Born in 1271 into the royal house of Aragon, Elizabeth was the daughter of Infante Peter (later King King Peter III) and his wife Constance of Sicily and the sister of three kings: Alfonso II and James II of Aragon and Frederick III of Sicily.
Elizabeth showed an early enthusiasm for her faith. She said the full Divine Office daily, fasted and did other penance, as well as attended twice-daily choral Masses. Religious fervor was common in her family, as she could count several members of her family who were already venerated as saints. The most notable example is her great-aunt, St. Elizabeth of Hungary, after whom she was named.
Her marriage to King Denis of Portugal was arranged in 1281 when she was 10 years old, receiving the towns of Óbidos, Abrantes and Porto de Mós as part of her dowry. It was only in 1288 that the wedding was celebrated, when Denis was 26 years old, while Elizabeth was 17. Denis, a poet and statesman, was known as the Rei Lavrador (English: Farmer King), because he planted a large pine forest near Leiria to prevent the soil degradation that threatened the region.
Elizabeth quietly pursued the regular religious practices of her youth and was devoted to the poor and sick. Naturally, such a life was a reproach to many around her and caused ill will in some quarters. Eventually, her prayer and patience succeeded in converting her husband, who had been leading a sinful life.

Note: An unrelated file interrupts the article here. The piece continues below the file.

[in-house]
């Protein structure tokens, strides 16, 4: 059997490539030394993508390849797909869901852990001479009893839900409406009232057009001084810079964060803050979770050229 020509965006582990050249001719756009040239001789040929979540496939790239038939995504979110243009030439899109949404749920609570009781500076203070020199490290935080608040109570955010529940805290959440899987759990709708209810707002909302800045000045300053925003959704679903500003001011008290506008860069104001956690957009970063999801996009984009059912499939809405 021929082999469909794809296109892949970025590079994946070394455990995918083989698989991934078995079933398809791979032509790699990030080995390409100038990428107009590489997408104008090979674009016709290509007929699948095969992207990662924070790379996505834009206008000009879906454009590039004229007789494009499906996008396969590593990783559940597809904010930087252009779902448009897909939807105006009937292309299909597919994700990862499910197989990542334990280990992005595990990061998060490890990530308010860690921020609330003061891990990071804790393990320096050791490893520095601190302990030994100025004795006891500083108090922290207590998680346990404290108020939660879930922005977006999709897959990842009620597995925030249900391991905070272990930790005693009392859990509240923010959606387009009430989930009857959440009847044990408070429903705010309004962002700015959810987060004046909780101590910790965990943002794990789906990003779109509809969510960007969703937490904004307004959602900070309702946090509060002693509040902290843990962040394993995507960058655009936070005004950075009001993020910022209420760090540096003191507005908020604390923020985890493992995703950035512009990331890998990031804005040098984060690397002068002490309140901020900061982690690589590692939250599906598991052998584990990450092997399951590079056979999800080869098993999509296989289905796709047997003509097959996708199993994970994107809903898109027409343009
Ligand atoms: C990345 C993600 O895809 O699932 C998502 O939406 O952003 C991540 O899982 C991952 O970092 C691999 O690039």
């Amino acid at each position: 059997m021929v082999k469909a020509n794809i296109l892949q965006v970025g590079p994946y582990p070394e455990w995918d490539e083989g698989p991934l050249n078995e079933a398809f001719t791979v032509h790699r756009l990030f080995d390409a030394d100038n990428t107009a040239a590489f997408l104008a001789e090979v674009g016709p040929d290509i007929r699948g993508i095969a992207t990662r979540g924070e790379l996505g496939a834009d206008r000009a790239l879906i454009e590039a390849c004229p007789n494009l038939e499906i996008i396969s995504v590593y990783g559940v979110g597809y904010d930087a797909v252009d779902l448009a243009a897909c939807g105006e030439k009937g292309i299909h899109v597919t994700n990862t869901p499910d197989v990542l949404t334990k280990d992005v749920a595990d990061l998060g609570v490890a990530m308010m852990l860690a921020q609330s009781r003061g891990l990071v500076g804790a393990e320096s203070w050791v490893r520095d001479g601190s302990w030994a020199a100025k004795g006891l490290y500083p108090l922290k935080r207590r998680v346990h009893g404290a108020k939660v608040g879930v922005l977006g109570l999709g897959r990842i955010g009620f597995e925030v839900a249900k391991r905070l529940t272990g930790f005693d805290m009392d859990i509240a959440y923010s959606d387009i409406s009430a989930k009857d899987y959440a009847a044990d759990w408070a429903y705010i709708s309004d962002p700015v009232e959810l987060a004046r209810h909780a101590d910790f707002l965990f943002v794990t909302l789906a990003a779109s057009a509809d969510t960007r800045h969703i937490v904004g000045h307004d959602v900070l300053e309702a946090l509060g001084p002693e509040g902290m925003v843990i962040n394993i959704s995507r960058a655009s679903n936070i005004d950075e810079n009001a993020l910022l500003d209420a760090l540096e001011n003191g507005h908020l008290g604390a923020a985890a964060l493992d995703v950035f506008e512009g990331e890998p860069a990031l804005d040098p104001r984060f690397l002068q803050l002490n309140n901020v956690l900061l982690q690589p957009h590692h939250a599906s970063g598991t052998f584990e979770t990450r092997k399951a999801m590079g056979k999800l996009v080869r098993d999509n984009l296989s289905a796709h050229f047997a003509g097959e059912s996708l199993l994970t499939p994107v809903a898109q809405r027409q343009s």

Elizabeth took an active interest in Portuguese politics and was a decisive conciliator during the negotiations concerning the Treaty of Alcañices, signed by Denis and Sancho IV of Castile in 1297 (which fixed the borders between the two countries). In 1304, the Queen and Denis returned to Spain to arbitrate between Fernando IV of Castile and James II of Aragon, brother of Elizabeth.
She had two children: Constance, who married King Ferdinand IV of Castile and Afonso, who became King Alfoso IV of Portugal.
Elizabeth would serve as intermediary between her husband and Afonso, during the Civil War between 1322 and 1324. The Infante greatly resented the king, whom he accused of favoring the king’s illegitimate son, Afonso Sanches. Repulsed to Alenquer, which supported the Infante, Denis was prevented from killing his son through the intervention of the Queen. As legend holds, in 1323, Elizabeth, mounted on a mule, positioned herself between both opposing armies on the field of Alvalade in order to prevent the combat. Peace returned in 1324, once the illegitimate son was sent into exile, and the Infante swore loyalty to the king.
It was after her husband’s death, she discovered Wenceslaus’ secret, who had come to pay his respects. They had met a few times over the years, both enjoying their discussion on faith and devotion.
He told her about Vampires and what it was like to live the life of a ‘Saint’. She thought about his story, and adored his Mate Cinderella. She prayed and soon knew her answer.